Jana Aranya (The Middle Man, 1975): One day, Somnath finds that in order to land a big order, he must propitiate a client by supplying him with a prostitute. Despite his hesitation and after trying several brothels, Somnath, with the help of a more experienced operator, finds a girl for the purpose. However, she turns out to be his friend Sukumar’s sister. Embarrassed and at a loss, Somnath offers her money and requests her to leave, but the girl refuses. Her purpose is to earn money, not beg, she tells him. Somnath delivers her to his client and lands the contract but is remorseful at the end.

Shatranj Ke Khilari (English: The Chess Players, 1977) : In this Premchand-story as adopted by Ray, an adulterous relationship is again foregrounded. And Mirza’s sexually deprived Muslim wife forced his husband to make love with her. Subsequently, viparita ratikriya (Cowgirl position) is vividly shown in the film. 

Premchand is considered the first Hindi author whose writings prominently featured “socialist realism”. His writings reflect the problems of the poor masses. His works depict a so-called rationalistic outlook, which views religious values as mere tools of the exploiters.

I am again mentioning here another film by Ray, Sadgati (Salvation/Deliverance, 1981 Hindi television film) based on Premchand’s story. This film defeats the divine testimony of Bhagavān Kṛṣṇa as we have found in the Bhagavad Gitā,  (भगवद् गीता):

मां हि पार्थ व्यपाश्रित्य येऽपि स्यु: पापयोनय: |

स्त्रियो वैश्यास्तथा शूद्रास्तेऽपि यान्ति परां गतिम् ||9:32||

(O son of Pārtha, those who take shelter in Me, though they be of sinful lower birth —women, vaiśyas [merchants], as well as śūdras [workers]-can approach the supreme destination.)

Thus, one of the पापयोनय: (persons with sinful lower birth) is the woman. They should take recourse to polygamous Bhagavān Kṛṣṇa instead of getting involved in adulterous relationships.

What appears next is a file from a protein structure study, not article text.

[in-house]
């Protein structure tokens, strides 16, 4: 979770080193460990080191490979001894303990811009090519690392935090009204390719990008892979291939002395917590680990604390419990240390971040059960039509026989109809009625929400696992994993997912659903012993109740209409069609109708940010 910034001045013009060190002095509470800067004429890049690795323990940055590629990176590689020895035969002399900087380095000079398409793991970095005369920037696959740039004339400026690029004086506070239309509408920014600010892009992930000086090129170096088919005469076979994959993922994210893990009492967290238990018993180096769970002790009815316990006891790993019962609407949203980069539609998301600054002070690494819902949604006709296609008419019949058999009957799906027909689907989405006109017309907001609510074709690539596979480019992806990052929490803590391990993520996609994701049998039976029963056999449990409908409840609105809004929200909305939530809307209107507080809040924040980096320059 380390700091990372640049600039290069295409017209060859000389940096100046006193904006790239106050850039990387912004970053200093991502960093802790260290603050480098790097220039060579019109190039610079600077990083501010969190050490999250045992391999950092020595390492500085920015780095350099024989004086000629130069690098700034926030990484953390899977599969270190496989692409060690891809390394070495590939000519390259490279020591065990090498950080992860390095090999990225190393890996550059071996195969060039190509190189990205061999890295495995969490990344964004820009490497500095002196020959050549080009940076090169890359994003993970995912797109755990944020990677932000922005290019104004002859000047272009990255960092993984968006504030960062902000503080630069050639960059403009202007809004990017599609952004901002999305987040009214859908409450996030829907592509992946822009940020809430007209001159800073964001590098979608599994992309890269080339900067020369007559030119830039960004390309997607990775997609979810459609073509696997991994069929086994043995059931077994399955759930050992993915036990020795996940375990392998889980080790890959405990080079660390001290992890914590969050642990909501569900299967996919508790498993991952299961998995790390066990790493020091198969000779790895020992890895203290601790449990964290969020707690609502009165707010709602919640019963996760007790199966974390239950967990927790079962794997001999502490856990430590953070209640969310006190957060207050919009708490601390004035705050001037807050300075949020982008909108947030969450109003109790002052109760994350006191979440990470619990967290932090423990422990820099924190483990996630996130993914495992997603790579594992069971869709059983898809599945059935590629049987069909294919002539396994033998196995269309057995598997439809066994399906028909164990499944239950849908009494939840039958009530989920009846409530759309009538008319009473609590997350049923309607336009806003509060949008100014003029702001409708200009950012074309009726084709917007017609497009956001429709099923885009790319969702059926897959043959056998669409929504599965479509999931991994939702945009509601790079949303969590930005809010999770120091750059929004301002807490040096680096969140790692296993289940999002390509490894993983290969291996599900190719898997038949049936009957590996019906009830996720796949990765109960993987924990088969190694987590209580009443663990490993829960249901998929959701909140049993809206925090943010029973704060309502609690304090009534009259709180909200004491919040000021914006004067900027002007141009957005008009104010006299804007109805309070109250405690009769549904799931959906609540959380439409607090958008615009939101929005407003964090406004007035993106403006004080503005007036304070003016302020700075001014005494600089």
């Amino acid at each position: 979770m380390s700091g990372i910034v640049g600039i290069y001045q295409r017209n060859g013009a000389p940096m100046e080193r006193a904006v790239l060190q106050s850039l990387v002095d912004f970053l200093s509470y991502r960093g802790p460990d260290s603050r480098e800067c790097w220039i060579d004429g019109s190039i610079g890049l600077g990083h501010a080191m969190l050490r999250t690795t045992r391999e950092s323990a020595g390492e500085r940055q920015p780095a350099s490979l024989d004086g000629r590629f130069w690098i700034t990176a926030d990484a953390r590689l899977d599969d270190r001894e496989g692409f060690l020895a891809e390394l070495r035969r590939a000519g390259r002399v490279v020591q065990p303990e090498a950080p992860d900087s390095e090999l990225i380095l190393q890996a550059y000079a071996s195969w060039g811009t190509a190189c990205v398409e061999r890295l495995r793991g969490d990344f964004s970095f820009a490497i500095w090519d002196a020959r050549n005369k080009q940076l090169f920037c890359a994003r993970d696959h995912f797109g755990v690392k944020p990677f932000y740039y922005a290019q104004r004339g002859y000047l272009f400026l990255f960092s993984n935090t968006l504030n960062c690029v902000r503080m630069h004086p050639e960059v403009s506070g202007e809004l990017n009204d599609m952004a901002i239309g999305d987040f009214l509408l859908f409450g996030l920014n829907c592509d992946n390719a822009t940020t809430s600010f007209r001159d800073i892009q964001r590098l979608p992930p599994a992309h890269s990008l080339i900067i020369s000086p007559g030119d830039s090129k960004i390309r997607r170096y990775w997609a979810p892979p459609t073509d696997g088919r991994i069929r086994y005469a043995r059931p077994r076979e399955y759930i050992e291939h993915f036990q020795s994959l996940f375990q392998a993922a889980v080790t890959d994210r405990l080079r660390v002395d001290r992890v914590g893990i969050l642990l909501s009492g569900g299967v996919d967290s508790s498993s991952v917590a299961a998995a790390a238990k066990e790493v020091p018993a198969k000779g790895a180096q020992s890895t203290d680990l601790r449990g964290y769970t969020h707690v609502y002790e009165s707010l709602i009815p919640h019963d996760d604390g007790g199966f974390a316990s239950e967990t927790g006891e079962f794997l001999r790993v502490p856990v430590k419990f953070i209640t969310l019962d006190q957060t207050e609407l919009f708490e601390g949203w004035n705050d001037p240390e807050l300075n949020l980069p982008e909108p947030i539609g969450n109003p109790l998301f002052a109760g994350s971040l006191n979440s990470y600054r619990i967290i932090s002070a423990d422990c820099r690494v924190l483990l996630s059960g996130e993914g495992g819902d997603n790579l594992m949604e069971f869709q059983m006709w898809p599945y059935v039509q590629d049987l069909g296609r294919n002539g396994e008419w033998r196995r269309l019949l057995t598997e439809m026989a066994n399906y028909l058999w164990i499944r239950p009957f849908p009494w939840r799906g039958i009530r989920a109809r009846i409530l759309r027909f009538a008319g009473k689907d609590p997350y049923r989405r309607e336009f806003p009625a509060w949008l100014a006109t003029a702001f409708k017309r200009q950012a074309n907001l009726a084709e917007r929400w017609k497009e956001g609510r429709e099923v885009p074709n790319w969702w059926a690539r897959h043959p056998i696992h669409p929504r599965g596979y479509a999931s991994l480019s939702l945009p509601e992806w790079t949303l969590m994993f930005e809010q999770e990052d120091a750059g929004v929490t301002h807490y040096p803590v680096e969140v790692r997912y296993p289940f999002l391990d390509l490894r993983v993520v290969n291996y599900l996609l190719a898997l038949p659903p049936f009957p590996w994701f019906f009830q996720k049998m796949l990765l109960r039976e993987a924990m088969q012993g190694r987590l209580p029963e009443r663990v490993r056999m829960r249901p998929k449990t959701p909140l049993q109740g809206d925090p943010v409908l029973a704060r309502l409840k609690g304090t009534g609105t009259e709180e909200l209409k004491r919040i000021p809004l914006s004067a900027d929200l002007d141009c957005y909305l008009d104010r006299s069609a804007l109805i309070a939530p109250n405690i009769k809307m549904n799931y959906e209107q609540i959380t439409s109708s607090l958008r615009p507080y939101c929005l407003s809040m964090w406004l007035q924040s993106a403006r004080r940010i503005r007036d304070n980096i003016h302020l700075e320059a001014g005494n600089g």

Pikoo (1980): The film showcases a day in the life of a six-year-old kid, Pikoo, in the backdrop of his mother, Seema, who is having an extramarital affair with Hitesh, Seema’s boyfriend. As it was sponsored by the French television channel, France 3, Ray overtly put an adulterous intercourse scene here. This again proves his alienation from the svabhūmi’s ideology.

Ghare Baire (1984): It is also based on the anti-national novel of Rabindranath Thakur, a so-called “internationalist” by heart. We do not like it when our supreme leaders cite Thakur’s poems or songs, since it is against the ideology of our sangh. In this Thakur-narrative, Ray portrays Vimala, wife of Nikhilesh, having an affair with her husband’s friend, Sandeep. Even here, adultery is being encouraged. Sandeep is also depicted as kissing Vimala or “Makkhirani” (a nasty word, Queen of Bees), as he used to call her, in the film.

What have we seen in the Mahabharat (1988-90) produced by B. R. Chopra and directed by his son, Ravi Chopra? Without any sort of physical intercourse, reproduction of towel-clad children can be possible by the divine “rays” (it is not anti-Hindu Satyajit “Ray”) emitted from the hands of revered gods. However, it is a matter of regret that Ray’s protagonist alter-ego private detective Feluda was also reluctant to view the Chopra-version of The Mahabharata as he did ignore other episodes of the series after viewing only two episodes (as depicted in one of Ray’s novels).